I just wanted to take a quick moment to review each of those guests and talk briefly about what they shared and some of them will probably be getting calls to come back. They're all getting calls for referrals and a number of them have already provided me with referrals for season two.

When I started the podcast and it sort of was like moving, right? What do you do when you don't know what to do? Well, you call a friend, right?

So, and the first friend I called was Anthony Goodman who's in the board advisory practice at Russell Reynolds. And I basically just called him and he generously stepped up and offered to come on the podcast and share his thoughts about the role of the board in achieving corporate purpose. And Russell Reynolds does every year some proprietary research around board trends and this idea of diversity on the board which is a big idea anyway but it really came to embody one of the more important questions about corporations and who's running the board and what's the diversity of the board. So, that was actually again, a very prescient conversation and one that I planned to revisit specifically about the board. So, Anthony came on and really broke that down for me.

Next up was Balaji Ganapathy who's the global head of CSR at Tata Consultancy Services, the big global IT consultancy. And we talked about that his organization's efforts to help marginalized communities learn new skills and new digital thinking and talked a lot about the philanthropy work that they do around STEM. And Balaji, really lit the path for me in many ways around a lot of big ideas in corporate purpose and he actually landed one of the more memorable sound bites that purpose is the new tech. And I'm actually going to, they've done a Pitch for Purpose program and I hope to have the winner of that startup competition on the podcast this year. So, more from TCS for sure.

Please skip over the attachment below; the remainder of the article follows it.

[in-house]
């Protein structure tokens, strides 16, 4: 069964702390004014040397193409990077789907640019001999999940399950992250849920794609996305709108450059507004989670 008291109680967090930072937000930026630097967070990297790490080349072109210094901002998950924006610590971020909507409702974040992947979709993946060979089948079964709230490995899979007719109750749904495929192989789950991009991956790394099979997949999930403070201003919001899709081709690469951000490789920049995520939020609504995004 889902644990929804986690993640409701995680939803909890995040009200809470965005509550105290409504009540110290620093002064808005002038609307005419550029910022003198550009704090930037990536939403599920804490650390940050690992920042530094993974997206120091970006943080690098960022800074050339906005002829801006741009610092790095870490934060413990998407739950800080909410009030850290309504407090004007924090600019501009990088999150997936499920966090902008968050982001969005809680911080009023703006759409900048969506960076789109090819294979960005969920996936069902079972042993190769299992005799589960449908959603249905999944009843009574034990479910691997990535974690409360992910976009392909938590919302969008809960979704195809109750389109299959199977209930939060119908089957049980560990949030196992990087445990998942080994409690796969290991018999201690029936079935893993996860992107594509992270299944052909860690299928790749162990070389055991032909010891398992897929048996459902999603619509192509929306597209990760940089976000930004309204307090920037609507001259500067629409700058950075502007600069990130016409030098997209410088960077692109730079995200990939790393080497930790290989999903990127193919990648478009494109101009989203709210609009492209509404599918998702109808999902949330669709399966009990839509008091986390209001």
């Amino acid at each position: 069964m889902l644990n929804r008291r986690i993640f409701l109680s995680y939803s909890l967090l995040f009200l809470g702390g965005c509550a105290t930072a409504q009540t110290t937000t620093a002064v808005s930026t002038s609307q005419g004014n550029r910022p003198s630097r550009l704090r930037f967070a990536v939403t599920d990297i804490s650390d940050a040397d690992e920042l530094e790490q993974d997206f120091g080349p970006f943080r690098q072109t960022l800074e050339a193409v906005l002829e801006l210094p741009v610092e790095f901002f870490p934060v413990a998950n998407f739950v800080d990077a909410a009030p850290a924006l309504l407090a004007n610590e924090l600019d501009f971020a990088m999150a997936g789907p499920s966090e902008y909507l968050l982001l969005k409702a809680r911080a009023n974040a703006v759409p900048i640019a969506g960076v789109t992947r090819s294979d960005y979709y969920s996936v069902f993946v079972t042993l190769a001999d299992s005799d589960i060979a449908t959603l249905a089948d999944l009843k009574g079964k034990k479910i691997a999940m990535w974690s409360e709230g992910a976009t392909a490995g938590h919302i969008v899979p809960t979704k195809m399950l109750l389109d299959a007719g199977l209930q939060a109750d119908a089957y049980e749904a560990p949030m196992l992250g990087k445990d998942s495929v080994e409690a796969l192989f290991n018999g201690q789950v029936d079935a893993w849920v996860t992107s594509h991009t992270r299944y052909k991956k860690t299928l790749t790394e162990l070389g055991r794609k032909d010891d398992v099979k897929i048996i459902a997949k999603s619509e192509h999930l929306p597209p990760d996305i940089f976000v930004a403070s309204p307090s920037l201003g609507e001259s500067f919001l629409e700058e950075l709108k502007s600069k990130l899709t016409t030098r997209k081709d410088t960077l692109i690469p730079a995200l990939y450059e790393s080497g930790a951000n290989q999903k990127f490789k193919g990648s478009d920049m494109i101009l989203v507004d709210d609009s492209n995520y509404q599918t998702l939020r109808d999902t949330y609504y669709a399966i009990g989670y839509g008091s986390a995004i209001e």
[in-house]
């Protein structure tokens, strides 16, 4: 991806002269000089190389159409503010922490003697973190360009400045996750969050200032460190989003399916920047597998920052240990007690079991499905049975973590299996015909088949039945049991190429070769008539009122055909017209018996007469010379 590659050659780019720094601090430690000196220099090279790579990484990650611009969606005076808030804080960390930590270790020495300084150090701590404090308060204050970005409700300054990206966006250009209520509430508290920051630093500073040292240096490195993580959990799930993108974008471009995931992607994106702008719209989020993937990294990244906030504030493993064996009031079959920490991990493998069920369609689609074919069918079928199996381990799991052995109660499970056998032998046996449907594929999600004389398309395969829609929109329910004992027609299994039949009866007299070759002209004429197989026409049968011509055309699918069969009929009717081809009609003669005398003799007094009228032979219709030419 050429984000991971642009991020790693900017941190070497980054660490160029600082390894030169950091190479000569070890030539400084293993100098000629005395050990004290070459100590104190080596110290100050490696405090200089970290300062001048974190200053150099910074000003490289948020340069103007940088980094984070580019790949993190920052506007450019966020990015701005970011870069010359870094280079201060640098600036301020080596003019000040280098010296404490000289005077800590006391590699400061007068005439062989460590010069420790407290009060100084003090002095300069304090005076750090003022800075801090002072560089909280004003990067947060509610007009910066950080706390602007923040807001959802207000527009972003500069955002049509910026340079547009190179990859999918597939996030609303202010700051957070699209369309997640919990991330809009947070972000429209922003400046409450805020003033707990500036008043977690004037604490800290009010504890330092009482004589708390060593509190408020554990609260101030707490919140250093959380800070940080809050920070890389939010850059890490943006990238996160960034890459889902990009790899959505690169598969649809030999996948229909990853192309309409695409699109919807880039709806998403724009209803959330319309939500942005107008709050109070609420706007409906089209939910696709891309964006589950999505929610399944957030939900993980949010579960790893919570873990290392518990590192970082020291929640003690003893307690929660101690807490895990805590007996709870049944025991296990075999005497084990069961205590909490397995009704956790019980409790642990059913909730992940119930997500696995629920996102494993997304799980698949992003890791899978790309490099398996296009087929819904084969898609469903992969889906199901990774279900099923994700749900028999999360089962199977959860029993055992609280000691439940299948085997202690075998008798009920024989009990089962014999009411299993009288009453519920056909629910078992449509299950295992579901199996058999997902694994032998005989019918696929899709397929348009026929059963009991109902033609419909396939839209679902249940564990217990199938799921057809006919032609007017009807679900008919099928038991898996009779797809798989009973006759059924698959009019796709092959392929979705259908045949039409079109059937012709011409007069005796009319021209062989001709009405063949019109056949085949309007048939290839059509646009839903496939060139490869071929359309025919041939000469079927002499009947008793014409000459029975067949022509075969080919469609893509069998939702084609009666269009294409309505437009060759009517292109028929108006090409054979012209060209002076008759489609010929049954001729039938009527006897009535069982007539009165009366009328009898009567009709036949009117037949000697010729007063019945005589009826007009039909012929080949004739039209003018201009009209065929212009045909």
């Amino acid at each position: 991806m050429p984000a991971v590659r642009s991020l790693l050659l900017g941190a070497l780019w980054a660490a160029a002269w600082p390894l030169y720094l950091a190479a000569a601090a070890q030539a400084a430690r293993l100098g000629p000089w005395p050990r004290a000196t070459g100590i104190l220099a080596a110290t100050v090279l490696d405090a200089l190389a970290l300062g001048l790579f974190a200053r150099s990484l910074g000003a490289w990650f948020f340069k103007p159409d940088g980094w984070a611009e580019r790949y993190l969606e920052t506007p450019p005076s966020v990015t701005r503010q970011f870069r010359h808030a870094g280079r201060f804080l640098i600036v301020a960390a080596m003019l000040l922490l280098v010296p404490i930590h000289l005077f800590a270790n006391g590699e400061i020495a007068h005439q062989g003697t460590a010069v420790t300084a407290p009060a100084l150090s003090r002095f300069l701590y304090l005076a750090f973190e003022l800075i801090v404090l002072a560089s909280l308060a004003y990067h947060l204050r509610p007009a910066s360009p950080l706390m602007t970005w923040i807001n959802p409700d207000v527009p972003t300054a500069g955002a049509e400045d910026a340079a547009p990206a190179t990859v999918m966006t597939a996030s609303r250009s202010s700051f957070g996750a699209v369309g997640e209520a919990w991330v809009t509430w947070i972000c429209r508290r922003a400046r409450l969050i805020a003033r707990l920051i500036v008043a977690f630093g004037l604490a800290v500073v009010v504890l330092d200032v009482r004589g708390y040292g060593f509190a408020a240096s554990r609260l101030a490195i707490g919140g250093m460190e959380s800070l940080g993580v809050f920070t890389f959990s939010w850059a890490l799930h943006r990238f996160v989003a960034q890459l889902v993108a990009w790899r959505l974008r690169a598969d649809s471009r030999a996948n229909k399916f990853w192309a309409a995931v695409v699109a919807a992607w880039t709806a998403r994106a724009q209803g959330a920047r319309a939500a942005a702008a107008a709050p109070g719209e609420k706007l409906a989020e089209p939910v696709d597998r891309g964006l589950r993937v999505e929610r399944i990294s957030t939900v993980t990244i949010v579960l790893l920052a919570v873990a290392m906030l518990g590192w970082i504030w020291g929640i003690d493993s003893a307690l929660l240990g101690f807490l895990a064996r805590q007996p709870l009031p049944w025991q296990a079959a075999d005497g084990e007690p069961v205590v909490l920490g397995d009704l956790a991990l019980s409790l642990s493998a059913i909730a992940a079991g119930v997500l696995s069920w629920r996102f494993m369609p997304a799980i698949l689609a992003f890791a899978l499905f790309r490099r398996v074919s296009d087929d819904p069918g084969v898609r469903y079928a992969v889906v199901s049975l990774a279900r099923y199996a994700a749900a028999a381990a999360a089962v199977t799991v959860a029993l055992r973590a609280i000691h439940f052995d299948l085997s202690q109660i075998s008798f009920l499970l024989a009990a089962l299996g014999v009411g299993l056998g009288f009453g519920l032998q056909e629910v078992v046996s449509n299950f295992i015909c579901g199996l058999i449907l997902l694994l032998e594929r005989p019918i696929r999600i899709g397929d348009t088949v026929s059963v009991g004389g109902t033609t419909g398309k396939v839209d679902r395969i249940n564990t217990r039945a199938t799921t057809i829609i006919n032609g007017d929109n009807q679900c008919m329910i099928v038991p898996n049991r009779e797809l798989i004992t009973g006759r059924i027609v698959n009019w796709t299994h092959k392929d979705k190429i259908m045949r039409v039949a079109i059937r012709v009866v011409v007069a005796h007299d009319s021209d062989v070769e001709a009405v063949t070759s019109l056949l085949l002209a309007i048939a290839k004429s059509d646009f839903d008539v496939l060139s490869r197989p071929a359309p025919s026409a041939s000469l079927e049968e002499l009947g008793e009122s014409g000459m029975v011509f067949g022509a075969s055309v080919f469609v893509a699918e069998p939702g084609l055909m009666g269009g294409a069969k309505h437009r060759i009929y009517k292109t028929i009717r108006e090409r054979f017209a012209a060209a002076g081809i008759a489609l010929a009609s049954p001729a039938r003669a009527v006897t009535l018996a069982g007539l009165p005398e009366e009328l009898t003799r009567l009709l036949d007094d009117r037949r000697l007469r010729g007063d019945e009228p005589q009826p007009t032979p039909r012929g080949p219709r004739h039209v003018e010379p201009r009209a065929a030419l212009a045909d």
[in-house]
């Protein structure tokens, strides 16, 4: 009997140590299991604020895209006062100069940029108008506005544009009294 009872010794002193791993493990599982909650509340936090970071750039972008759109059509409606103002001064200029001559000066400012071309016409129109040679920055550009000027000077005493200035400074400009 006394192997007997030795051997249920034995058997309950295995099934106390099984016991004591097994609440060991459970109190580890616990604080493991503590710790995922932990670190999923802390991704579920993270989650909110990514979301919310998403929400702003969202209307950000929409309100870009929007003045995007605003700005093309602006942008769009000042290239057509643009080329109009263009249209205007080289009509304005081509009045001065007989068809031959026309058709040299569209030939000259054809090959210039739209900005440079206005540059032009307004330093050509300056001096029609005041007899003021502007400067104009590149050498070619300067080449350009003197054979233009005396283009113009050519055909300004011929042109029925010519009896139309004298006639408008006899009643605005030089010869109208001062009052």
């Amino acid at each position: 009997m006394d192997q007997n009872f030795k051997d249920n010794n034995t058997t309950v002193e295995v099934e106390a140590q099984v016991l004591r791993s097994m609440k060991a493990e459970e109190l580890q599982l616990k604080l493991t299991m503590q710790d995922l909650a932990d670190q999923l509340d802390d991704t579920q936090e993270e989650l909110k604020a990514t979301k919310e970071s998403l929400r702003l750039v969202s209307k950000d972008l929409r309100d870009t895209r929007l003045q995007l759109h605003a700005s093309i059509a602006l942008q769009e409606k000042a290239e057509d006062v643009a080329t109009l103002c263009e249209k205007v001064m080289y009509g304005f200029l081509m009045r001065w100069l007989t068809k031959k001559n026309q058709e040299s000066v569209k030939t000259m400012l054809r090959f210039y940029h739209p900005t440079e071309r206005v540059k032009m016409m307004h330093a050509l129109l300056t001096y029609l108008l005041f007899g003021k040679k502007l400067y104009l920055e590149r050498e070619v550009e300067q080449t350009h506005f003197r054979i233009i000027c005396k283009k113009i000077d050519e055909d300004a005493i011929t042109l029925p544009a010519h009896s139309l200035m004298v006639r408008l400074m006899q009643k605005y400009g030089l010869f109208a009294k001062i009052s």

Then back to asking friends for help, an old colleague and a former client, Josh Gosliner who was then at Juvo. We talked about how Juvo's using cell phone data to build credit history so the unbanked and underbanked in the developing world can get access to mainstream financial services as opposed to usurious money lender a money lending in many, many parts of the world.